In Search of Myself

*Originally written and published in 2018*

“I believe in knowing who you are but without limiting yourself to your own expectation of who you are.”

-Charlotte Erikkson 

Have you ever seen a movie where a character finds out some earth-shattering news and there is a moment when they fall apart and dramatically say, “My whole life has been a lie”?

Well, that was pretty much me  when my doctor diagnosed me with and explained Bipolar II Disorder.

If you ask people who have known me for any length of time what adjectives they would use to describe me, some of the first words out of their mouths would likely be: smart, driven, highly motivated, over-achieving, focused, organized etc.

For my entire life I was the girl who enrolled myself in every activity and had a packed schedule. I was the girl who independently figured out how to petition for, load up on coursework and graduate high school a year early. I was the girl who did the same thing to graduate from college a semester early despite changing her major three times. I was the girl who pushed through a one year Masters program with a full year internship so she could be teaching full time and living on her own by the time she was 21.

I was known for being the girl who got everything done. The girl who finished first. The girl with the bright ideas. The girl who could be counted on to do it all, do it quickly, and do it well.

If you asked me who I was before my diagnosis, that is who I would have told you I was.


But now I’m not so sure. After learning about the symptoms of hypomania and Bipolar II, it’s hard for me to take pride in and identify with any of the things that I deemed accomplishments.

Yes, I graduated from high school early– a decision that I made on a whim in mere minutes without consulting anyone. I had no lunch, no study halls, took double ELA and history classes, three APs, was Drum Major of the marching band, took weekly violin lessons, played in two youth orchestras, maintained a social life and kept my grades up.

The intensity only increased when I got to college. When things were at their peak I was taking 28 credits, on staff for marching band, left my dorm room for my 8 a.m. class and didn’t come back until after my last violin chamber rehearsal at 11 p.m. Most of my meals were eaten on the go, but it was not uncommon for me to go the entire day without eating anything but protein bars and energy drinks.

Nearly every accomplishment that I used to determine my self worth followed this pattern. My hypomania kept me going at breakneck speed in order to get ahead. In fact, after talking through these moments in therapy, it is safe to say that living on this merry-go-round was how I achieved everything.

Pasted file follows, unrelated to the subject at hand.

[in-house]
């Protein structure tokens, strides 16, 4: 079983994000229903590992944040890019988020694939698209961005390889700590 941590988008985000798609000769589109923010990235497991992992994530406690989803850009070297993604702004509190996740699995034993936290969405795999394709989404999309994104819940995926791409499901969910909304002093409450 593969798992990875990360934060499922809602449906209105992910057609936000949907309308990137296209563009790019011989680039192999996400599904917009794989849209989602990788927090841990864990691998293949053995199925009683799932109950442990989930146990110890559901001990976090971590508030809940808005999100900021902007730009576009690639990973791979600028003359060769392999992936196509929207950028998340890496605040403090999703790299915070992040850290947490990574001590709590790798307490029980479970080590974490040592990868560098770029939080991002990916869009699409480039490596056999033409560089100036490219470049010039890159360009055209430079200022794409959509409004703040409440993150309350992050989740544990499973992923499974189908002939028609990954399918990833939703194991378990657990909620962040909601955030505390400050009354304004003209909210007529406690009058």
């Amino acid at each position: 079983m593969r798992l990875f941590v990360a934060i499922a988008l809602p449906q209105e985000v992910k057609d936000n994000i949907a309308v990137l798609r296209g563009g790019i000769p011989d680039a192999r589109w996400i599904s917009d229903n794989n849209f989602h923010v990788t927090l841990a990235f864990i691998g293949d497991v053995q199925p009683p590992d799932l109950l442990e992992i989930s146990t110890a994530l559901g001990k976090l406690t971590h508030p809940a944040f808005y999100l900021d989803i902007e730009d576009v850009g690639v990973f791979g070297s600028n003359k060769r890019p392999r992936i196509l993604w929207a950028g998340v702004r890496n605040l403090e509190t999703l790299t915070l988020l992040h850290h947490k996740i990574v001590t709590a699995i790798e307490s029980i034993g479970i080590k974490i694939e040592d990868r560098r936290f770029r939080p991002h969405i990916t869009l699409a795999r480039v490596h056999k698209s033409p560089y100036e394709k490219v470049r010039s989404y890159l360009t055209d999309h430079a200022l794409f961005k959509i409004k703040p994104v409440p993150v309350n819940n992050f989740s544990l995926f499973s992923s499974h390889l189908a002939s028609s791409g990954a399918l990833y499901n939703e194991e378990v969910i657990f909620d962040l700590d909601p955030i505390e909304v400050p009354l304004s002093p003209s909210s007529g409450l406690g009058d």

What if those accomplishments weren’t a product of my hard work but instead were a manifestation of my hypomania? Are they even accomplishments? Are any of those adjectives that I listed earlier still true now that my hypomanic episodes are managed? What if they aren’t? What if I’m a sham?


Who am I?  

Feeling like I have zero idea as to the answer of this question is THE WORST. And trying to figure it out is like a first date that never ends.

It’s new, it’s awkward and it’s uncomfortable trying to get to know this person that is supposedly “me”. What are the new limits? What can I handle? Can I trust myself to know when I should say “yes” to decisions born out of genuine enthusiasm? Am I confident enough to say “no” to an idea that might be tiptoeing on the edge of hypomania? What do I actually like to do/ what am I actually interested in vs. what did I just get involved with because I had the energy?

Sometimes the unknowns and possibilities for discovering something new about myself are exciting. Other times, they are massively anxiety-inducing and paralyzing because I worry that I will discover that I am actually not any of those glowing adjectives.

Alas, while I am sure that my true self lies somewhere in the middle of all my past extremes, I need stop limiting myself to the expectation of who I thought I was. After all, why should I settle for possibly being less than I actually am?

Leave a Reply

Fill in your details below or click an icon to log in:

WordPress.com Logo

You are commenting using your WordPress.com account. Log Out /  Change )

Google photo

You are commenting using your Google account. Log Out /  Change )

Twitter picture

You are commenting using your Twitter account. Log Out /  Change )

Facebook photo

You are commenting using your Facebook account. Log Out /  Change )

Connecting to %s

%d bloggers like this: